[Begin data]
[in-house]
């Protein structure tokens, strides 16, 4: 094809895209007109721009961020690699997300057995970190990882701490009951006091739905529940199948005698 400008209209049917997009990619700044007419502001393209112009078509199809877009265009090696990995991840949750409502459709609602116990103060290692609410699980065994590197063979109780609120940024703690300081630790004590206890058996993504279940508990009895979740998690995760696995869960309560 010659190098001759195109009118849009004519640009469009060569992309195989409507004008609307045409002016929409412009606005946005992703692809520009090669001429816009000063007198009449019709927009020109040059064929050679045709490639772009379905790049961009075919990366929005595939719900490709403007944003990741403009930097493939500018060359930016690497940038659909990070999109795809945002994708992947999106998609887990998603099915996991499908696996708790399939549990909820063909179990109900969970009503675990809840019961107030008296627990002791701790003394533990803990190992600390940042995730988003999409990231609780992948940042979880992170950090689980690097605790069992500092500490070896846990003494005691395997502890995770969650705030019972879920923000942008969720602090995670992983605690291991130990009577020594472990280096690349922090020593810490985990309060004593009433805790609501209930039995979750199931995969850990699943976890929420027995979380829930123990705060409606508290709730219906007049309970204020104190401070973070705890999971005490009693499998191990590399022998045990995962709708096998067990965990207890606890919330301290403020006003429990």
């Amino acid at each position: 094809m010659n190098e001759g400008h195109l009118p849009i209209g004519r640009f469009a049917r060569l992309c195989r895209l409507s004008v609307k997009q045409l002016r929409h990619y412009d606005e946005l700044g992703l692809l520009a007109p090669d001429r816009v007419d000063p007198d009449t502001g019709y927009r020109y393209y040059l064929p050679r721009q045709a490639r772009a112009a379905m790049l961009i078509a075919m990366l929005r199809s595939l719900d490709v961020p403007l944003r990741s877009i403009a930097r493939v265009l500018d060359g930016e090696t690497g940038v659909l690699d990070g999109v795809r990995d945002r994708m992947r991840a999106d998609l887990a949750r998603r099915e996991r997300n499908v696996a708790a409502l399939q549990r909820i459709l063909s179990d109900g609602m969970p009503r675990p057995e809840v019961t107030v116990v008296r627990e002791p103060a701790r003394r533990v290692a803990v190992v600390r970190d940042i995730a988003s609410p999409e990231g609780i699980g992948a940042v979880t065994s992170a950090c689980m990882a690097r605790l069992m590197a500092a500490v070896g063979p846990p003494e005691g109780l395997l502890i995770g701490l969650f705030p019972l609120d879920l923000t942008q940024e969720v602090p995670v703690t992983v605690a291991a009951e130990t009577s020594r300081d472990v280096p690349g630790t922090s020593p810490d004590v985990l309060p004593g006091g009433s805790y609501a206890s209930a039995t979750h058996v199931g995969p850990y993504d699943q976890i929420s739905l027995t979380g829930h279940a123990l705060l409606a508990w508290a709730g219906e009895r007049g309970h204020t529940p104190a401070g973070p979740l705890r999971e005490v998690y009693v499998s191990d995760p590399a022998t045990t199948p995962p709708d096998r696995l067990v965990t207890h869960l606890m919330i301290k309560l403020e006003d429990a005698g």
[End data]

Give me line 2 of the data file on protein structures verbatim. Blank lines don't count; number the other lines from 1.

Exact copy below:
């Protein structure tokens, strides 16, 4: 094809895209007109721009961020690699997300057995970190990882701490009951006091739905529940199948005698 400008209209049917997009990619700044007419502001393209112009078509199809877009265009090696990995991840949750409502459709609602116990103060290692609410699980065994590197063979109780609120940024703690300081630790004590206890058996993504279940508990009895979740998690995760696995869960309560 010659190098001759195109009118849009004519640009469009060569992309195989409507004008609307045409002016929409412009606005946005992703692809520009090669001429816009000063007198009449019709927009020109040059064929050679045709490639772009379905790049961009075919990366929005595939719900490709403007944003990741403009930097493939500018060359930016690497940038659909990070999109795809945002994708992947999106998609887990998603099915996991499908696996708790399939549990909820063909179990109900969970009503675990809840019961107030008296627990002791701790003394533990803990190992600390940042995730988003999409990231609780992948940042979880992170950090689980690097605790069992500092500490070896846990003494005691395997502890995770969650705030019972879920923000942008969720602090995670992983605690291991130990009577020594472990280096690349922090020593810490985990309060004593009433805790609501209930039995979750199931995969850990699943976890929420027995979380829930123990705060409606508290709730219906007049309970204020104190401070973070705890999971005490009693499998191990590399022998045990995962709708096998067990965990207890606890919330301290403020006003429990």